Authors: Daniel Paiva*, Universidade de Lisboa
Topics: Cultural Geography, Field Methods, Qualitative Methods
Keywords: fieldwork, storytelling, graphic novel, interdisciplinarity, transversality
Session Type: Virtual Paper
Start / End Time: 3:05 PM / 4:20 PM
Room: Virtual 12
Presentation File: No File Uploaded
This paper discusses the making of Matinha – the plant cyborg, a photo-graphic short novel made from field registers of the research project NoVOID – Ruins and Vacant Lands in the Portuguese Cities. NoVOID focused on understanding the life of abandoned spaces within the city, through an interdisciplinary approach that comprised different methods such as statistical analysis of census data, remote sensing and vertical aerial photography interpretation, flora inventories, ethnoarchaeology, archival work, non-participant observation, and interviews. Despite the diversity of methodological approaches, photography was a common tool among the team members, and therefore photographs were common field registers. We came to realize that these field registers told stories about the field that our conventional academic writings could not.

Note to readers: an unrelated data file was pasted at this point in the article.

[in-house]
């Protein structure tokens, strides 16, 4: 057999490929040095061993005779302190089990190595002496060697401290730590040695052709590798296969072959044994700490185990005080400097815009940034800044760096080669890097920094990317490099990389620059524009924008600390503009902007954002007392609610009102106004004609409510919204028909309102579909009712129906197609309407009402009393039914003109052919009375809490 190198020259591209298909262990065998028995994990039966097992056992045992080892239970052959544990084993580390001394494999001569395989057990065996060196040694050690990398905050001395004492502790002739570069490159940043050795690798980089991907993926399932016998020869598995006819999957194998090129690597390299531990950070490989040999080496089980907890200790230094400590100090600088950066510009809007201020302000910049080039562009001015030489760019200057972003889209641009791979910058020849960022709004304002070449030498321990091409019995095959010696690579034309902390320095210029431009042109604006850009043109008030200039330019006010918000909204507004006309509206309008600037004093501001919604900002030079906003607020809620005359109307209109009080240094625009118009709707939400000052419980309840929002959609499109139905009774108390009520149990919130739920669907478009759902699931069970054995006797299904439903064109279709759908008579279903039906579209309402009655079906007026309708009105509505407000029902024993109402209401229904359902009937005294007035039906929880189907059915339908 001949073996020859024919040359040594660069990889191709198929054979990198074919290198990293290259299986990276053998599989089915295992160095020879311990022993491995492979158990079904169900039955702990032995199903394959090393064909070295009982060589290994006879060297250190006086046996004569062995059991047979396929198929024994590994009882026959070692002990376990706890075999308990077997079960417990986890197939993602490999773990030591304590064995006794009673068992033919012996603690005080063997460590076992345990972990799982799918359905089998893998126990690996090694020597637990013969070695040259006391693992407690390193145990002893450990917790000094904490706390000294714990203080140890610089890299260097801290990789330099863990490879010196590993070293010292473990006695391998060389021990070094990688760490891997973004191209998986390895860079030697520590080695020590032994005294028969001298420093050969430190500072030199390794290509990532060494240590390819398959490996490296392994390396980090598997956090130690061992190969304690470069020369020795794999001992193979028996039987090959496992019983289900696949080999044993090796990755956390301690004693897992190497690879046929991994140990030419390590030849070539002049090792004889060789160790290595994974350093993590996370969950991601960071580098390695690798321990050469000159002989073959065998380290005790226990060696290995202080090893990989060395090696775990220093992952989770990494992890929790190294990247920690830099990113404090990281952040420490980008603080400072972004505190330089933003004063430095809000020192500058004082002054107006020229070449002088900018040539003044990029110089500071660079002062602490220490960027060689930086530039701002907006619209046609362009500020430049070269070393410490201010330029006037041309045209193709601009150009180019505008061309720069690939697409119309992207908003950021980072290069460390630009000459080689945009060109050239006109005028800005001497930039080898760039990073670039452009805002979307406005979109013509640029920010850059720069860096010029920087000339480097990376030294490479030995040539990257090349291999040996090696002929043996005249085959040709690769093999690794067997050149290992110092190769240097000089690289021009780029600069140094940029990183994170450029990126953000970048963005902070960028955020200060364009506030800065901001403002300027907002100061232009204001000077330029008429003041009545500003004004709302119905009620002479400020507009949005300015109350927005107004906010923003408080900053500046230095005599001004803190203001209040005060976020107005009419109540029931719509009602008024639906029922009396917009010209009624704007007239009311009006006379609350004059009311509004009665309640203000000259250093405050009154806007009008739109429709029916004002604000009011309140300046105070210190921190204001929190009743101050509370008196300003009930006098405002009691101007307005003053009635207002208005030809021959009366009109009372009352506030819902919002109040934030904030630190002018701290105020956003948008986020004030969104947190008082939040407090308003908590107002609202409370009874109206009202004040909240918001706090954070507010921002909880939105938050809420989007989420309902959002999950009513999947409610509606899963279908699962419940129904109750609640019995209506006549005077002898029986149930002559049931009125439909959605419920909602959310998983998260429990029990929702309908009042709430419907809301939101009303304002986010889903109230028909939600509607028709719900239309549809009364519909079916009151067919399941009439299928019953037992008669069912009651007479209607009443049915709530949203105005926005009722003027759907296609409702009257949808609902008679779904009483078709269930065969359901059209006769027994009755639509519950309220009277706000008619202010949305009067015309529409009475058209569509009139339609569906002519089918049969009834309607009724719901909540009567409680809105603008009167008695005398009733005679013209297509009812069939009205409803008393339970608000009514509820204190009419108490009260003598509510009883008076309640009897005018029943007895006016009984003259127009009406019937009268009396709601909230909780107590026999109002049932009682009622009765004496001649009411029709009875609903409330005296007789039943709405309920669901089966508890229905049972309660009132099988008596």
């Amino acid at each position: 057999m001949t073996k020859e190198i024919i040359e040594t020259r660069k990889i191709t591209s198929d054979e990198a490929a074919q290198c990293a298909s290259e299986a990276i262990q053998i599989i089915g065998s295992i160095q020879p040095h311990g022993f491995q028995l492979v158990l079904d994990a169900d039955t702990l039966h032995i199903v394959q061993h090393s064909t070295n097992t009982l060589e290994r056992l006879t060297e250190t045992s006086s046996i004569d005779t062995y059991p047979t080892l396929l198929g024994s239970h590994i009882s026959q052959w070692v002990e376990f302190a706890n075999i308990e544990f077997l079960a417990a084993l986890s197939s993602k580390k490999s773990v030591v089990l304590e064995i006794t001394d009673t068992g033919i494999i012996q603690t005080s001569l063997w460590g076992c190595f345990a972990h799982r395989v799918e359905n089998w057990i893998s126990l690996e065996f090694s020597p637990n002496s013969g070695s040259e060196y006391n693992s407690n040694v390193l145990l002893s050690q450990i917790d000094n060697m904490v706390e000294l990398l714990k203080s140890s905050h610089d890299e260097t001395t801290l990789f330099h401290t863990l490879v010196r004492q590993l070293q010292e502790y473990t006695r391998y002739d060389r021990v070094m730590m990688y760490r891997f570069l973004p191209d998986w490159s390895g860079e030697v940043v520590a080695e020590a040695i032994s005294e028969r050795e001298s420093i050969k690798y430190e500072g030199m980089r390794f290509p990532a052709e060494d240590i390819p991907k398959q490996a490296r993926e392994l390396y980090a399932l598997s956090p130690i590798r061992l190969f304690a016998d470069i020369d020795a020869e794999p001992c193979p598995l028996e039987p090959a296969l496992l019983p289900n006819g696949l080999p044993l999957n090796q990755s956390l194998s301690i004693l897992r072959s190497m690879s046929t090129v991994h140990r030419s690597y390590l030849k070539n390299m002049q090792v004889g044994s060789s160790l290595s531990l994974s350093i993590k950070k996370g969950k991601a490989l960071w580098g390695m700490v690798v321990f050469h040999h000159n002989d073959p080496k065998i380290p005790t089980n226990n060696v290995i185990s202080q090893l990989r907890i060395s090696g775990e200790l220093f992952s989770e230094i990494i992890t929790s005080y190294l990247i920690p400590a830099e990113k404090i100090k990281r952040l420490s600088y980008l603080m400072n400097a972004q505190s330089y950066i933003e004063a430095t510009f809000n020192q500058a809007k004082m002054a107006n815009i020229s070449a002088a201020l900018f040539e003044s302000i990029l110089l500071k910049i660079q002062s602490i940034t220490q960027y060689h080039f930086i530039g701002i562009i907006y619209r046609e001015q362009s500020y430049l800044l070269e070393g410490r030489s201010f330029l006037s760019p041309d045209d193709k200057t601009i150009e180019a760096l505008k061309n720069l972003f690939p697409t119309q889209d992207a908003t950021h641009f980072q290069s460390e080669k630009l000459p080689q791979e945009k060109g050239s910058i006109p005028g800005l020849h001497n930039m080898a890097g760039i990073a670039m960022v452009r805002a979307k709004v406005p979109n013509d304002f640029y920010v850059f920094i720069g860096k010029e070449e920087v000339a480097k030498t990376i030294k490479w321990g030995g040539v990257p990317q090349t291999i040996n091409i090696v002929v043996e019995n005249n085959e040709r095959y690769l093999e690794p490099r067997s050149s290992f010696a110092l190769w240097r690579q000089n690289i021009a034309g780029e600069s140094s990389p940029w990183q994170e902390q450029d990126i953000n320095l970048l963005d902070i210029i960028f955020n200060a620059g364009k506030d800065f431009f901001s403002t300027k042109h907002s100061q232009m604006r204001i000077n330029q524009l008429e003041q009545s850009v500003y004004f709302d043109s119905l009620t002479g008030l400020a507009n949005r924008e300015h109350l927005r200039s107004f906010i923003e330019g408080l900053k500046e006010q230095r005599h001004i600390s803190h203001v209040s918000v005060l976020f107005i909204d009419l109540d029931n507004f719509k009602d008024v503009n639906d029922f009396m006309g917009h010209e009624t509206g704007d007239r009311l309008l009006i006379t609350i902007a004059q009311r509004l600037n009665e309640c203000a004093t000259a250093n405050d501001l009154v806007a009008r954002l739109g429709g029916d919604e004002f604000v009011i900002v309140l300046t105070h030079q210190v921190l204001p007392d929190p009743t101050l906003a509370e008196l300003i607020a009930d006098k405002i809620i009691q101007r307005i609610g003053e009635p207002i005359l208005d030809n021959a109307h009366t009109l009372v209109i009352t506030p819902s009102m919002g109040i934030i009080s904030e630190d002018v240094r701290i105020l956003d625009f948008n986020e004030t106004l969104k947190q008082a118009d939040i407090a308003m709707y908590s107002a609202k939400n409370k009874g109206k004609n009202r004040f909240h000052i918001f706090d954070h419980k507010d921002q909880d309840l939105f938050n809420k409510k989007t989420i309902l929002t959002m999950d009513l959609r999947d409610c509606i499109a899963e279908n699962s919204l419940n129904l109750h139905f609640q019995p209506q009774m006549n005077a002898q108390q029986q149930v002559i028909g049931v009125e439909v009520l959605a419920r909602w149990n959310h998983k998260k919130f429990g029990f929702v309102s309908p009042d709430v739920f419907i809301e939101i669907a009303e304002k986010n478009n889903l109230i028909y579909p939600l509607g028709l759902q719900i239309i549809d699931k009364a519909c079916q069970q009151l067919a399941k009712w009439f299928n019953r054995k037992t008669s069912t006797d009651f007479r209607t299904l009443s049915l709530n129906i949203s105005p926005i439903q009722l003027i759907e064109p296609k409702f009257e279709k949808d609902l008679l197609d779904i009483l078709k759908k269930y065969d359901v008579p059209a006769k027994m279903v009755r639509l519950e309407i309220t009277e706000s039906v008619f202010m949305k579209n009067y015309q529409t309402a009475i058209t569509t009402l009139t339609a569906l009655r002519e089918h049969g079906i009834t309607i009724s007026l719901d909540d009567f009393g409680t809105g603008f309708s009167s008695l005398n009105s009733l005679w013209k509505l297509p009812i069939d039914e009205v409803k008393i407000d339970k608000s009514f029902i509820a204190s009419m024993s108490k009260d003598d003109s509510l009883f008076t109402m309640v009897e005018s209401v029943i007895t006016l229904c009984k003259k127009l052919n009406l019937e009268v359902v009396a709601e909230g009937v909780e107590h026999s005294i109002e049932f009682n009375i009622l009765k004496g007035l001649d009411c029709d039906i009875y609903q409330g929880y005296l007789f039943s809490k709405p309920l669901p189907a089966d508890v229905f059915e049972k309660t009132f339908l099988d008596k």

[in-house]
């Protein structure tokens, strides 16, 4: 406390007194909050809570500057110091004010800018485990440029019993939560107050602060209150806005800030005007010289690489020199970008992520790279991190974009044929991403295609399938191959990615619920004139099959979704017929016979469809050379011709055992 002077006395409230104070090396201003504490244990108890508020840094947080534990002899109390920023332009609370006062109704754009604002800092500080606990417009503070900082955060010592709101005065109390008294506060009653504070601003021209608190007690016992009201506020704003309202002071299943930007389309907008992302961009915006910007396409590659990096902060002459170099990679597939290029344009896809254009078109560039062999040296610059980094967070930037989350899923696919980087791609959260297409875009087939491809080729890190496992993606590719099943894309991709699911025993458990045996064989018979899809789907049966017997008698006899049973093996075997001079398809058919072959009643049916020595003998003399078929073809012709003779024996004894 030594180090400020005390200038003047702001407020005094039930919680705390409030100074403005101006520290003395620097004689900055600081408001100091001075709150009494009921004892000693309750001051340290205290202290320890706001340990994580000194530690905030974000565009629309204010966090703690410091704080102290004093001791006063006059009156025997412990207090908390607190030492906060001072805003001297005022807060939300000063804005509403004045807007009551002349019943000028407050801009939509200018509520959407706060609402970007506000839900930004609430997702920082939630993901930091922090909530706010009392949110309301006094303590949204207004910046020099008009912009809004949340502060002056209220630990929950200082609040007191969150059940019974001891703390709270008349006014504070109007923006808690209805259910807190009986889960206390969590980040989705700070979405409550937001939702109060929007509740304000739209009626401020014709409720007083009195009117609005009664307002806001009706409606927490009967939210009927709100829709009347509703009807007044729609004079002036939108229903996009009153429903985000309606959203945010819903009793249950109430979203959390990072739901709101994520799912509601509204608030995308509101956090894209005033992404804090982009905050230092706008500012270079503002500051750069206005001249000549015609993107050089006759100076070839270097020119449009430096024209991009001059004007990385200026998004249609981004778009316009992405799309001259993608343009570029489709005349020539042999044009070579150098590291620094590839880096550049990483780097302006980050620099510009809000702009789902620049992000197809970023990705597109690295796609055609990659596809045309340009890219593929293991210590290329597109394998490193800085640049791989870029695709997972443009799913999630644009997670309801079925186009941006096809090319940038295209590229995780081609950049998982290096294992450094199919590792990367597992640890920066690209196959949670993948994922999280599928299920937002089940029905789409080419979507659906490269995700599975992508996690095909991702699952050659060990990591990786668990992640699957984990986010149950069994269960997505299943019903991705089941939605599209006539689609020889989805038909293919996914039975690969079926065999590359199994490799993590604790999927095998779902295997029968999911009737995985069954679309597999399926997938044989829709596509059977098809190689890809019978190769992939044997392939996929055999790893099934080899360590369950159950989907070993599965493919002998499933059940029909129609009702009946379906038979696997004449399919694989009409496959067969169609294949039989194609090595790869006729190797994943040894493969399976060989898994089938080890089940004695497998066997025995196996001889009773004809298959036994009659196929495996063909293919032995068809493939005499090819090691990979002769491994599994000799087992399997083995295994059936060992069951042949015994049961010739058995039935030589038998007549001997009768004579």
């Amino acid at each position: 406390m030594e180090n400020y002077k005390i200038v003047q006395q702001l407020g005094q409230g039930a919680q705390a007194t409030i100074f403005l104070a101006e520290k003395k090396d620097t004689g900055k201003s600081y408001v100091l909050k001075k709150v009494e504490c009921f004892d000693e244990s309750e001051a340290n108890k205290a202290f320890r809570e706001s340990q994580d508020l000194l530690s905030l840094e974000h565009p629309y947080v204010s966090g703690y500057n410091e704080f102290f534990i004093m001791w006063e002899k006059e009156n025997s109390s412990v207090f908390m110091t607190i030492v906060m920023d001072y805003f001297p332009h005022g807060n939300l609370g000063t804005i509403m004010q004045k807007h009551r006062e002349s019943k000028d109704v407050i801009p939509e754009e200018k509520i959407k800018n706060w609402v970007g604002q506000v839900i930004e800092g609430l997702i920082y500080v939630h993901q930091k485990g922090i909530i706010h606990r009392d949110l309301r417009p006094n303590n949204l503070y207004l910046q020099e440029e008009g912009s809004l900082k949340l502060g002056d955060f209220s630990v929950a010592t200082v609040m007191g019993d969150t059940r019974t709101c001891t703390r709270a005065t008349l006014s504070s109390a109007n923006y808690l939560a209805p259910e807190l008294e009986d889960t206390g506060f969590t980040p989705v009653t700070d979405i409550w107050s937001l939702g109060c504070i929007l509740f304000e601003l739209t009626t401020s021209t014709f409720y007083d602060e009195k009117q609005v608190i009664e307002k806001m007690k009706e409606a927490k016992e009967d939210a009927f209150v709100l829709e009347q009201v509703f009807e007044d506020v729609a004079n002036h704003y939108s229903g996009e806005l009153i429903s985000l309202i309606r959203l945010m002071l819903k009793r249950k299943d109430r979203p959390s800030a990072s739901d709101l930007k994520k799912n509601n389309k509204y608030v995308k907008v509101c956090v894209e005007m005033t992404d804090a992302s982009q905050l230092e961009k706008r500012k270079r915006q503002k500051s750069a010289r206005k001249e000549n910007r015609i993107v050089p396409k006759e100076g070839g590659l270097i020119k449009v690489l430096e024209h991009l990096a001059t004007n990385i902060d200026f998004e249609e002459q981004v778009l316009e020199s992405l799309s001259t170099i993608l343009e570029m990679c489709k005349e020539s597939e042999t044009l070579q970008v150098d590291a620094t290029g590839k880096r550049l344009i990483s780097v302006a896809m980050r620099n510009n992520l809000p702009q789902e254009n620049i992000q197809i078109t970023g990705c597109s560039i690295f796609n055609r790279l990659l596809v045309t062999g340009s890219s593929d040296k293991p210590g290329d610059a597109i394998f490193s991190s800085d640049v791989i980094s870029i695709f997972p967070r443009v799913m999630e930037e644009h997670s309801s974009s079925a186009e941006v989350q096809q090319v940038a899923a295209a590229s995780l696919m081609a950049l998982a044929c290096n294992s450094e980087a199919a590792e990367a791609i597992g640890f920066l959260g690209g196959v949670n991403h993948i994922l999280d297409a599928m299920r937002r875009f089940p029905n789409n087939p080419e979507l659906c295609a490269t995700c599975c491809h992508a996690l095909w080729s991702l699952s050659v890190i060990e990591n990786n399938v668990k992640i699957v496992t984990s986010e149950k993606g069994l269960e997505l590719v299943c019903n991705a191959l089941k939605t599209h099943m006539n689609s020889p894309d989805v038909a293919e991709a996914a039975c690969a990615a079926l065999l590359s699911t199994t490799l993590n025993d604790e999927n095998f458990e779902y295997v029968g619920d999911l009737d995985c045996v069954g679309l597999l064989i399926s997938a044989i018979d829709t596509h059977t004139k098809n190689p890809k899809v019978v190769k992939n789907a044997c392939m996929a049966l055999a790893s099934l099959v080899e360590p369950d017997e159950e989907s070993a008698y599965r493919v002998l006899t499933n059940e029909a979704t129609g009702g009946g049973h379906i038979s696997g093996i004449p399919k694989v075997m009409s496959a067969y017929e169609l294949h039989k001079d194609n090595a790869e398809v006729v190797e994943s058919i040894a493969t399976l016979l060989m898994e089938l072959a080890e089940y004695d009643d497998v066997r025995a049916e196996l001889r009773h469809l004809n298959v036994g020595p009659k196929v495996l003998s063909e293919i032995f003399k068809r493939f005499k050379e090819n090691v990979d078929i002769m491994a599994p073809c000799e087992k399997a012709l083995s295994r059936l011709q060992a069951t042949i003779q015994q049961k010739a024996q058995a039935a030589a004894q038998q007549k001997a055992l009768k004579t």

With this in mind, we assembled these materials into a photo-graphic short novel that tells the story of an abandoned site in Lisbon, highlighting the cyborgian plant-technology formations that are found there. The purpose of this short novel was to mix the different knowledges that emerged within the research project in a way that could break disciplinary barriers. In this paper, I want to reflect on the process of making the photo-graphic short novel, and how it both echoes and blends not only the different field methods of project NoVOID, but also its disciplinary perspectives. In this reflection, I draw on Guattari’s conception of transversality to argue that storytelling can be a powerful transversal tool to overcome the barriers that persist between scientific disciplines.